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Gonzales v. Oregon
United States Supreme Court
546 U.S. 243, 126 S.Ct. 904, 163 L.Ed.2d 748 (2006)
The State of Oregon (the state) (plaintiff) legalized assisted suicide through a ballot measure in 1994. Under this law, physicians who dispensed or provided a lethal dose of drugs to terminally ill patients under specific safeguards were immune from civil or criminal liability. These drugs were federally regulated under the Controlled Substances Act (CSA), 21 U.S.C. § 801 et seq. In 2001, U.S. Attorney General John Ashcroft, the predecessor to Alberto Gonzales (defendant), issued an interpretive rule providing that assisted suicide was not a legitimate medical practice and that dispensing or prescribing drugs for that purpose was prohibited by the CSA. The state obtained an injunction in district court to prevent enforcement of the interpretive rule, and the court of appeals held that the interpretive rule was invalid. Gonzales petitioned for certiorari.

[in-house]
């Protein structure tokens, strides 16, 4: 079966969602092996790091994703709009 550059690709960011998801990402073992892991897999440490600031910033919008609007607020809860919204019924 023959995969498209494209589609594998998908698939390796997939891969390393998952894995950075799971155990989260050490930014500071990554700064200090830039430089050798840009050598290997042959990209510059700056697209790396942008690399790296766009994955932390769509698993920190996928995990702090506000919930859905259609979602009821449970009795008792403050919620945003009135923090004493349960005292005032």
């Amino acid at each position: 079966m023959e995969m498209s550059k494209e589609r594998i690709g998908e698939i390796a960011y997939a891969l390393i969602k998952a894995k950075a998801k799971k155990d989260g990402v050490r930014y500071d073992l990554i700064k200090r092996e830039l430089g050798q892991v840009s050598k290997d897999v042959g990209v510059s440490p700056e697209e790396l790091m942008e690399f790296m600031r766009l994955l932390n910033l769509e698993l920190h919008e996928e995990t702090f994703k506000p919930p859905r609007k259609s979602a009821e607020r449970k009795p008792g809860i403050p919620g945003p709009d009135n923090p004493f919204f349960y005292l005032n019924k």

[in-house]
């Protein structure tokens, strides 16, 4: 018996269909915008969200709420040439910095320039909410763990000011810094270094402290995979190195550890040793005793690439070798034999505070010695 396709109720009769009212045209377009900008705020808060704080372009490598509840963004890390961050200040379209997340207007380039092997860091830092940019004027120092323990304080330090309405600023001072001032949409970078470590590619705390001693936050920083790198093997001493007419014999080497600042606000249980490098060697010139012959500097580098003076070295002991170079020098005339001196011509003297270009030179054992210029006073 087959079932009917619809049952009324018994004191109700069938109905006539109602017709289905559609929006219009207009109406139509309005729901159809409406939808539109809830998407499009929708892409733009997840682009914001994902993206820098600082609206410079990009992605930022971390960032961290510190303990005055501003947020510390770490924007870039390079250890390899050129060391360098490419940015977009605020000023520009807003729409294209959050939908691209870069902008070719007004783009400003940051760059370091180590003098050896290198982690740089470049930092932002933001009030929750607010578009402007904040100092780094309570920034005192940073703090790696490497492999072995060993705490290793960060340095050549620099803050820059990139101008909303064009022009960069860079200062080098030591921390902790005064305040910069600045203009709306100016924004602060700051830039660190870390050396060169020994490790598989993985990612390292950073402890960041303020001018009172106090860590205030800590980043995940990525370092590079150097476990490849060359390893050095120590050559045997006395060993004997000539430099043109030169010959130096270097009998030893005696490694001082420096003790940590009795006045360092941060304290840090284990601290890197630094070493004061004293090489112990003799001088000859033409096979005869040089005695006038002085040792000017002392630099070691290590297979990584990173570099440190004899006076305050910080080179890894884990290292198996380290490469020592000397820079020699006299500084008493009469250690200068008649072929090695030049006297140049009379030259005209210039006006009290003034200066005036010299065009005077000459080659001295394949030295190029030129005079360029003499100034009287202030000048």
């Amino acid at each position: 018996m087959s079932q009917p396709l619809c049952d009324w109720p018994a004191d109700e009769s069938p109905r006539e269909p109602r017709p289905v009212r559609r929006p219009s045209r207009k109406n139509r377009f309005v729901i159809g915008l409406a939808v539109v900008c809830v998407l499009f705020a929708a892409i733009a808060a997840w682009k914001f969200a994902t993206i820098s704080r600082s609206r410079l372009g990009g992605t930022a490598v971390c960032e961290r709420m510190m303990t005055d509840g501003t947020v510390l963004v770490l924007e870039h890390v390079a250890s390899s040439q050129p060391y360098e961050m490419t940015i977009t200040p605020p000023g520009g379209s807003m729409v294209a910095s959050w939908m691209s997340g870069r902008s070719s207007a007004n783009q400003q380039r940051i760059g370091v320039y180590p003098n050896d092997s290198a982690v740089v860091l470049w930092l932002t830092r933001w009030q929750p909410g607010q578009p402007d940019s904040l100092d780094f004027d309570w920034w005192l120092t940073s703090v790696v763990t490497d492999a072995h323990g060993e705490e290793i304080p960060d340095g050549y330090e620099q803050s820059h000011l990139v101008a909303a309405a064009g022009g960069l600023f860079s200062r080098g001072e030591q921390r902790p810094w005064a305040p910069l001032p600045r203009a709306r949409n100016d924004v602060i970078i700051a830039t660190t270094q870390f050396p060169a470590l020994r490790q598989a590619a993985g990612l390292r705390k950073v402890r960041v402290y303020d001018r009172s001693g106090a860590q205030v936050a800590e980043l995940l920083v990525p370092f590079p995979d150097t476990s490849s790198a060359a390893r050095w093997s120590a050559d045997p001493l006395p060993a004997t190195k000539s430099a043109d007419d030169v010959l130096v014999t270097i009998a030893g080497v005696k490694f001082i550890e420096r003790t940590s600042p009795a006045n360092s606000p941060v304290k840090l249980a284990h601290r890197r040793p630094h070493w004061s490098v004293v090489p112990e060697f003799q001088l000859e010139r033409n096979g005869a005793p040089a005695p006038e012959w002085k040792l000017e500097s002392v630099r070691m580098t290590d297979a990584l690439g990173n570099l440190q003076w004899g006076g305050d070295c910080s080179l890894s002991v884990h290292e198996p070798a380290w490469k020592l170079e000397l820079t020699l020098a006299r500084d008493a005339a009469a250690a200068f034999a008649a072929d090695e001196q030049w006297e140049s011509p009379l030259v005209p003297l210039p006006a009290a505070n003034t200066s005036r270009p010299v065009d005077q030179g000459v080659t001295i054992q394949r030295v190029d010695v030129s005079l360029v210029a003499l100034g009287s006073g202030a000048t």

Rule of Law
Holding and Reasoning (Kennedy, J.)
Dissent (Scalia, J.)
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